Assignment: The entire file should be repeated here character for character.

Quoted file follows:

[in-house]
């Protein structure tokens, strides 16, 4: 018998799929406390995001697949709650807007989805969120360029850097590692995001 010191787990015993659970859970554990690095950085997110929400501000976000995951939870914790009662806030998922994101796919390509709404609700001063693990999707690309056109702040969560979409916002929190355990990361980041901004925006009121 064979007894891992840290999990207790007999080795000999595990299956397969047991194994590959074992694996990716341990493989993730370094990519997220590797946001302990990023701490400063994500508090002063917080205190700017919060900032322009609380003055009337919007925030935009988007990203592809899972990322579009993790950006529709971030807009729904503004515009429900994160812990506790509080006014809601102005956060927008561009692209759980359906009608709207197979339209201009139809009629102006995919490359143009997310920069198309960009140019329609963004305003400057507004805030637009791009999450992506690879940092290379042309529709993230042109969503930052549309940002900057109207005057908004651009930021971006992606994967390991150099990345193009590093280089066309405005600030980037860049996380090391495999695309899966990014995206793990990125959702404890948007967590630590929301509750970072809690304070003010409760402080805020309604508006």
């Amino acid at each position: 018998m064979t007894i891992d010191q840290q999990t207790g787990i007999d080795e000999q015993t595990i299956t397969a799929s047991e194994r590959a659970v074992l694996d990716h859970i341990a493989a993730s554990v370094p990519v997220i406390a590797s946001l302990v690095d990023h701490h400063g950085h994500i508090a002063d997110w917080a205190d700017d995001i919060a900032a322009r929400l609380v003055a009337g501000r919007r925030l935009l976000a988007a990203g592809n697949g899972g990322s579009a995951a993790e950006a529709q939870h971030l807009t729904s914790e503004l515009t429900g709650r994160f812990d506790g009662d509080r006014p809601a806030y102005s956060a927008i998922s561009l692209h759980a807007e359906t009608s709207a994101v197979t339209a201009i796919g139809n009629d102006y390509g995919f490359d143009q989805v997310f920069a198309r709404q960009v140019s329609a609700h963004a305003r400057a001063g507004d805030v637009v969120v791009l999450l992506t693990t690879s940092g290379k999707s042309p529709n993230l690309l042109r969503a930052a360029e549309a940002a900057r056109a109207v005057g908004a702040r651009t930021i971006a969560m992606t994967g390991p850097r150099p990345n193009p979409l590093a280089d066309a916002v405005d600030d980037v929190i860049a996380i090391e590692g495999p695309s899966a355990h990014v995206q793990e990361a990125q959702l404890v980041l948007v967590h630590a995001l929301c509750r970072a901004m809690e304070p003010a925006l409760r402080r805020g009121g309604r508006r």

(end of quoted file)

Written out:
[in-house]
């Protein structure tokens, strides 16, 4: 018998799929406390995001697949709650807007989805969120360029850097590692995001 010191787990015993659970859970554990690095950085997110929400501000976000995951939870914790009662806030998922994101796919390509709404609700001063693990999707690309056109702040969560979409916002929190355990990361980041901004925006009121 064979007894891992840290999990207790007999080795000999595990299956397969047991194994590959074992694996990716341990493989993730370094990519997220590797946001302990990023701490400063994500508090002063917080205190700017919060900032322009609380003055009337919007925030935009988007990203592809899972990322579009993790950006529709971030807009729904503004515009429900994160812990506790509080006014809601102005956060927008561009692209759980359906009608709207197979339209201009139809009629102006995919490359143009997310920069198309960009140019329609963004305003400057507004805030637009791009999450992506690879940092290379042309529709993230042109969503930052549309940002900057109207005057908004651009930021971006992606994967390991150099990345193009590093280089066309405005600030980037860049996380090391495999695309899966990014995206793990990125959702404890948007967590630590929301509750970072809690304070003010409760402080805020309604508006």
């Amino acid at each position: 018998m064979t007894i891992d010191q840290q999990t207790g787990i007999d080795e000999q015993t595990i299956t397969a799929s047991e194994r590959a659970v074992l694996d990716h859970i341990a493989a993730s554990v370094p990519v997220i406390a590797s946001l302990v690095d990023h701490h400063g950085h994500i508090a002063d997110w917080a205190d700017d995001i919060a900032a322009r929400l609380v003055a009337g501000r919007r925030l935009l976000a988007a990203g592809n697949g899972g990322s579009a995951a993790e950006a529709q939870h971030l807009t729904s914790e503004l515009t429900g709650r994160f812990d506790g009662d509080r006014p809601a806030y102005s956060a927008i998922s561009l692209h759980a807007e359906t009608s709207a994101v197979t339209a201009i796919g139809n009629d102006y390509g995919f490359d143009q989805v997310f920069a198309r709404q960009v140019s329609a609700h963004a305003r400057a001063g507004d805030v637009v969120v791009l999450l992506t693990t690879s940092g290379k999707s042309p529709n993230l690309l042109r969503a930052a360029e549309a940002a900057r056109a109207v005057g908004a702040r651009t930021i971006a969560m992606t994967g390991p850097r150099p990345n193009p979409l590093a280089d066309a916002v405005d600030d980037v929190i860049a996380i090391e590692g495999p695309s899966a355990h990014v995206q793990e990361a990125q959702l404890v980041l948007v967590h630590a995001l929301c509750r970072a901004m809690e304070p003010a925006l409760r402080r805020g009121g309604r508006r």